So these aren’t things I’ve resolved to do in 2016, but rather possible outcomes I’ve decided to focus on as I continue the deeper work of ordering my desires. I hope they’ll align to a large extent with the successes (and failures) I report in my next year-end review.

Frank Viola wrote recently that a practice which has helped him stay on track is to pick a single word for the year. In 2015 his word was simplify, and it helped him streamline and declutter his life over the course of the year. That one wouldn’t work for me, of course—one of my life-words is simplify, and has been for many years (humility has been on the list even longer). So I thought about it, looking at where I had been recently and where I was likely to go in 2016, and chose this word: integrate.

For awhile now I’ve had the feeling that the time has come to stop seeking out new answers and turn instead to turning what I’ve learned so far into a coherent whole. Partly this follows from confronting my own mortality—I’ve learned a lot over the years, but what’s the point if I don’t take the time to turn the information into knowledge, and the knowledge into wisdom? And partly it comes from a growing clarity about how to properly assemble the elements. So I think it’s time to quit scavenging pieces to the puzzle and start fitting together the ones I have, reshaping and discarding as necessary, filling in gaps as needed.

I’ll continue my studies, but I don’t expect to add any new topics to the list, and precious few new writers. The topics I plan to explore in more depth are Zen and Christianity (especially presence and mindfulness), disciplines for building Christian character, and non-sacramental approaches to Christian living. (Simplicity undergirds it all, but I know plenty about that already and will no longer explore but only read to fill in gaps.) Writers I’ll focus on: Dallas Willard (of course!), Jacques Ellul, Ivan Illich, Charles Taylor, Alasdair Macintyre, Richard Beck, Andrew Perriman, Rene Girard, Thomas Merton.

The above is for deepening my understanding of what I know, and is reasonably straightforward. How I will set it all down in concrete form is less clear to me. Ultimately it should be written out, as a book or something like one, but that needs to be preceded by an awful lot of organizing, something that could be valuable on its own and therefore worth doing publicly if possible. I already do my initial organization using Microsoft OneNote, great for my own purposes but not so great for publishing. So I am looking into tools for creating a website which would be more polished and navigable for a reader than my OneNote files, but still nowhere near a finished book. I currently think of this as my braindump website.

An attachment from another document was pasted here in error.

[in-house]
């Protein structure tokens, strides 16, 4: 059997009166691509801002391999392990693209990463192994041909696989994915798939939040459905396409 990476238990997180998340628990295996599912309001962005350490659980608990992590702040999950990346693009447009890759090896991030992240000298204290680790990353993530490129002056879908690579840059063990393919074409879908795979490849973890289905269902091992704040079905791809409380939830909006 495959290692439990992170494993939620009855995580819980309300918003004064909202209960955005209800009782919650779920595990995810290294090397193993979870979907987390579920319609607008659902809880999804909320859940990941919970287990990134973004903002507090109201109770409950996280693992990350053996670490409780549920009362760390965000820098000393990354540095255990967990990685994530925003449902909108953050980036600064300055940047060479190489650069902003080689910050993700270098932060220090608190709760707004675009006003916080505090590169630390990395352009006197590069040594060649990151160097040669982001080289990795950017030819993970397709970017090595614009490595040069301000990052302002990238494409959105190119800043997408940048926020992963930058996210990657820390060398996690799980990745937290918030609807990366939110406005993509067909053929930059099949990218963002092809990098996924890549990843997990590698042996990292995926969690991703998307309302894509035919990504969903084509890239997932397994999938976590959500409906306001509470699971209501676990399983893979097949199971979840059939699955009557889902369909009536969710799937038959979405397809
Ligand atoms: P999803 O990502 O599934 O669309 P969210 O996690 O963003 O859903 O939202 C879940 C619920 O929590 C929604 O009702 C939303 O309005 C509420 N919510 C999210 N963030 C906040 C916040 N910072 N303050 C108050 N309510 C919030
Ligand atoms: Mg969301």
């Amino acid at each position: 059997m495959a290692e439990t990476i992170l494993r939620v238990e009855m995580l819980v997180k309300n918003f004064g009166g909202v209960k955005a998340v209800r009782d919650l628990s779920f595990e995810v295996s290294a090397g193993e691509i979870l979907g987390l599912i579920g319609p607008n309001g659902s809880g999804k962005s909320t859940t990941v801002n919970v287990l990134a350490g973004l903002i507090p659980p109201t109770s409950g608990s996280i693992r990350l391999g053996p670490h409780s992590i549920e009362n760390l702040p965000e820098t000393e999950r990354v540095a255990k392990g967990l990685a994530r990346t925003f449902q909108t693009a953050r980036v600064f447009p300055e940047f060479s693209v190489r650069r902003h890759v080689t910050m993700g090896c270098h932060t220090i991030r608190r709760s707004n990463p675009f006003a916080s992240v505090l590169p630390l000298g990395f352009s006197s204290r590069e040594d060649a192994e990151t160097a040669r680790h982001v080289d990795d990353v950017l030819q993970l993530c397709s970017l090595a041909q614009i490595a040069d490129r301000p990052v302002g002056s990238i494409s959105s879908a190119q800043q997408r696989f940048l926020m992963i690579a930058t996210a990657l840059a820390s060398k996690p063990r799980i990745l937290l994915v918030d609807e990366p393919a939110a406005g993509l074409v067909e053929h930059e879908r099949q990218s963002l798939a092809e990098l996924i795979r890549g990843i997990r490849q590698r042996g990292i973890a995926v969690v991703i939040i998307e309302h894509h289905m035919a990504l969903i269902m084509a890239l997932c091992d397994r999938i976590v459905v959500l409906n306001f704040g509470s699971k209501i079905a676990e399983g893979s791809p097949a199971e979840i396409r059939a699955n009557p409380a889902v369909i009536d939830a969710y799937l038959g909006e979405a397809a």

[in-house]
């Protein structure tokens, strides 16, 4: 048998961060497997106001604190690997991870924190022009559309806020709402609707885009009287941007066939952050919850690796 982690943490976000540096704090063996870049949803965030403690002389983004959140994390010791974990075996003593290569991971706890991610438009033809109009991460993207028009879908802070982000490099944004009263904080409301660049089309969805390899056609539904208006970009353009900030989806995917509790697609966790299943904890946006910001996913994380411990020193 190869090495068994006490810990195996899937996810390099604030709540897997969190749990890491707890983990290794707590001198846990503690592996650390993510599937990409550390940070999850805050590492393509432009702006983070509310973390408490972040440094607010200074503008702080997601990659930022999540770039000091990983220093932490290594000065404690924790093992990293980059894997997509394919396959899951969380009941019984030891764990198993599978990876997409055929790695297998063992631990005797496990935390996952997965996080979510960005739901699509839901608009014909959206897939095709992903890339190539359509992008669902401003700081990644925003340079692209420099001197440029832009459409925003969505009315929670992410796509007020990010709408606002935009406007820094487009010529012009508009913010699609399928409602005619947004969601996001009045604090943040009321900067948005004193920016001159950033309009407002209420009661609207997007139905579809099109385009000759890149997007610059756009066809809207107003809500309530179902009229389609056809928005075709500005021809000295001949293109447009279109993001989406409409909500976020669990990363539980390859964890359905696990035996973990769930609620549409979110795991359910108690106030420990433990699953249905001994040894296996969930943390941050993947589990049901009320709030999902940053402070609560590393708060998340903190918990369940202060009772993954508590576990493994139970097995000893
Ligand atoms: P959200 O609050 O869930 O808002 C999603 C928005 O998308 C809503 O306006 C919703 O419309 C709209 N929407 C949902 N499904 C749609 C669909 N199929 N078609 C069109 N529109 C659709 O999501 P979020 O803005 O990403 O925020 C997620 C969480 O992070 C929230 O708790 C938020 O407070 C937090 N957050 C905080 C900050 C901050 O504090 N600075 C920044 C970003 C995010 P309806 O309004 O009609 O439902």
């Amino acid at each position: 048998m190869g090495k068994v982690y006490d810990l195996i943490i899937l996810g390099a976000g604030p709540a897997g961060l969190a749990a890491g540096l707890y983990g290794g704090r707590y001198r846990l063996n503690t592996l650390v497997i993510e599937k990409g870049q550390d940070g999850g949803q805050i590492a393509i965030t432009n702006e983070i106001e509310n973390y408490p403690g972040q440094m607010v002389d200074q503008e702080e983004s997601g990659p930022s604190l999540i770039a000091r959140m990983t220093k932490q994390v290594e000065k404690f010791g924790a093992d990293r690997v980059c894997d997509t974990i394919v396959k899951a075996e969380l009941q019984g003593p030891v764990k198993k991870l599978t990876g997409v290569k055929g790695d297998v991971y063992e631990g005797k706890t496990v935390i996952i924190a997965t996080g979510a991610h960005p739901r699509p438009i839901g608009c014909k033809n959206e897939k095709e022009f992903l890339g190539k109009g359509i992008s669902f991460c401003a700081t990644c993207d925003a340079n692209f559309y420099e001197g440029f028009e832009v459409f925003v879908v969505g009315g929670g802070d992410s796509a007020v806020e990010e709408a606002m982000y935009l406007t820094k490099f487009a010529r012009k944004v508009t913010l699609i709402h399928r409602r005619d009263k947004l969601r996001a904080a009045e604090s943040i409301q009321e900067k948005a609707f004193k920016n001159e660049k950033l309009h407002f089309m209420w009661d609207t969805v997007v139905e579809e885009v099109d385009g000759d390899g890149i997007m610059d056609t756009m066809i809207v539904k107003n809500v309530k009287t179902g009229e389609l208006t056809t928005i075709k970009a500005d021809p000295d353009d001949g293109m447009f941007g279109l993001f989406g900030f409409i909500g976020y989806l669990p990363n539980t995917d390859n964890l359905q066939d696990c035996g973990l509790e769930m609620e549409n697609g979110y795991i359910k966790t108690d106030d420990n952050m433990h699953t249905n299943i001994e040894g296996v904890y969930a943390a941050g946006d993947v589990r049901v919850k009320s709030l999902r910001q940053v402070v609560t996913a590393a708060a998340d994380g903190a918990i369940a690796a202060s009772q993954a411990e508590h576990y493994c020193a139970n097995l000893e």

I plan to focus on writing privately. There’s probably a better term for this, since all I mean is writing things in forms I don’t intend to publish—journal entries, rough drafts, fragments—something I haven’t really done up until now. I’ve enjoyed the discipline that comes with always writing publicly, but it has inhibited me in some ways—I often redact as I write (or even think) so as to spare others, and as a result some thoughts are never worked through. I think it will be good to spend some time working through those things in writing first, and then deciding whether to discard or pursue them.

I’ve decided to work on my handwriting. I’ve toyed with the idea over the years, but only recently have all the pieces come together to make it a live possibility. (There will probably be a post in the near future about the path that led me to this point, the goal being to illustrate how the internet has opened fantastic new possibilities for those of us who are autodidactically inclined.) I’ve been practicing a form of italic script for the past few weeks, moving from pencil to gel pen to round-nib fountain pen, and I plan to incorporate an edged-nib pen for the proper italic look (thick/thin strokes). Following this path can eventually lead to calligraphy, which I may end up exploring at some point, but for now I am focused on establishing a practice of writing things out by hand.

I have multiple reasons for doing this.

  • My current hand is lively but also very sloppy, analogous to a singer with good instincts and scattered giftedness but only basic skills. With work I think my handwriting could approach excellence—not the most vital achievement, but one that would both please me and be useful to me.

  • The aesthetic angle takes me into an area I don’t know much about, but in a much gentler manner than, say, learning to draw (another skill I’d love to have but totally lack). I’ve always enjoyed craftsmanship in my work, and even as I’ve been practicing I’ve looked at it as a matter of crafting something, executing the job well and with quality—which in this case has forced me to contemplate the elements and rules of visual design, something I don’t know much about, especially in a hands-on way.